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Primary Sjogren's Syndrome: Blood deficiencies are strong predictors of poor outcome

Date:
June 19, 2010
Source:
European League Against Rheumatism
Summary:
For health care professionals diagnosing primary Sjogren's Syndrome (pSS, an autoimmune disorder in which immune cells attack and destroy moisture-producing glands), the incidence of blood based deficiencies is the strongest predictor of a poor outcome in patients, according to the results of a new study.
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For healthcare professionals diagnosing primary Sjögren's Syndrome (pSS, an autoimmune disorder in which immune cells attack and destroy moisture-producing glands), the incidence of blood based deficiencies is the strongest predictor of a poor outcome in patients, according to the results of a study presented at EULAR 2010, the Annual Congress of the European League Against Rheumatism in Rome, Italy.

The study also showed that liver and lung involvement and non-Hodgkin lymphoma (NHL) development were also related to an increased mortality in pSS patients.

Results of a Spanish study have shown that patients who present with concurrent anemia (a reduced number of red blood cells), lymphocytopenia (a reduced number of white blood cells), or hypocomplementemia (where components of blood are lacking or reduced) were the most likely to develop poor outcomes, such as lymphoma. The existence of pulmonary (lung fibrosis, brochiectasis) and hepatic (biliary cirrhosis, autoimmune hepatitis) involvement were also shown to be independent risk factors related to mortality.

"Whilst pSS is often characterised by changes in exocrine function, the results of our study have determined the profile of some of the non-exocrine signs of the disease, including the pulmonary, haematological and hepatic manifestations," said Professor Roser Solans-Laqué, Internal Medicine, Vall D'Hebron University Hospital, Barcelona, Spain. "We hope that the results of our study will enable a better understanding of the factors that impact prognosis with the aim of monitoring for and managing these appropriately in the future."

Two hundred and forty-four patients (females n=235 males n=9) with pSS (primary SS occurs as a disorder on its own, with no known association with another connective tissue disease or rheumatic condition) registered at the Vall D'Hebron University Hospital, Barcelona were included in this single centre study. Mean age was 58 years, and clinical follow up ranged from nine months to 20 years (mean 8.6 years). Statistical analyses including multiple logistic regression were undertaken to determine associations between disease manifestations and patient outcome. At 20 year follow up, 11 patients (4.5%) had developed non-Hodgkins lymphoma, 22 (9%) patients had developed other malignancies (including lung, colon, breast and gynaecological neoplasms), and 18 (7.4%) of patients had died. Only an excess mortality due to lymphoproliferative malignancies was found in patients with pSS.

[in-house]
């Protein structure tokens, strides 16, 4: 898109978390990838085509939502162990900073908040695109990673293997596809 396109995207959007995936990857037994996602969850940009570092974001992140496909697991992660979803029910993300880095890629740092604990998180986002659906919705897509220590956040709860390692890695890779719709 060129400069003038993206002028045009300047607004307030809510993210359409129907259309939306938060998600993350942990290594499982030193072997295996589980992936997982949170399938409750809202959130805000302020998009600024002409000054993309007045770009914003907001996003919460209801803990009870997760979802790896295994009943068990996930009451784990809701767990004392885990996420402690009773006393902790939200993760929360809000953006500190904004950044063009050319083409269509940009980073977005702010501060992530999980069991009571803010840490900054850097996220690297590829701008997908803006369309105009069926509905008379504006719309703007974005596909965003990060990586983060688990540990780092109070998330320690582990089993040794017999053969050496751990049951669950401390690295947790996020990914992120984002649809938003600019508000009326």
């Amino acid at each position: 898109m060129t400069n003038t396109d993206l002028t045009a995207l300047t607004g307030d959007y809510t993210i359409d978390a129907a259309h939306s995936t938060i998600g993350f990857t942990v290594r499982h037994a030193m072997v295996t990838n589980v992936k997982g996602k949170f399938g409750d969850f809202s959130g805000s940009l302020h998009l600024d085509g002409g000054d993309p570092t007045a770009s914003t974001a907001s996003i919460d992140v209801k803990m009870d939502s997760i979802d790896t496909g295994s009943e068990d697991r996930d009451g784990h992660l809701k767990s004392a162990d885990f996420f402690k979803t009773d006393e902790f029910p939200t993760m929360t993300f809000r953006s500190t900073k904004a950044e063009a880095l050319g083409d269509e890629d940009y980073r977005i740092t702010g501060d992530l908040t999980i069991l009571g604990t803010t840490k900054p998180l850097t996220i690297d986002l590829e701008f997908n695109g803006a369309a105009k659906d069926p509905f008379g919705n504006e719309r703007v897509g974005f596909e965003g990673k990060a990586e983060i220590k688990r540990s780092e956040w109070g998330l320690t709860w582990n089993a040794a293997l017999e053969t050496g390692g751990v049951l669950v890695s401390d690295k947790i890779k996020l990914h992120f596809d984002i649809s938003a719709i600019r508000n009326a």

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The above post is reprinted from materials provided by European League Against Rheumatism. Note: Materials may be edited for content and length.


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European League Against Rheumatism. "Primary Sjogren's Syndrome: Blood deficiencies are strong predictors of poor outcome." ScienceDaily. ScienceDaily, 19 June 2010. <www.sciencedaily.com/releases/2010/06/100619095928.htm>.
European League Against Rheumatism. (2010, June 19). Primary Sjogren's Syndrome: Blood deficiencies are strong predictors of poor outcome. ScienceDaily. Retrieved July 4, 2015 from www.sciencedaily.com/releases/2010/06/100619095928.htm
European League Against Rheumatism. "Primary Sjogren's Syndrome: Blood deficiencies are strong predictors of poor outcome." ScienceDaily. www.sciencedaily.com/releases/2010/06/100619095928.htm (accessed July 4, 2015).

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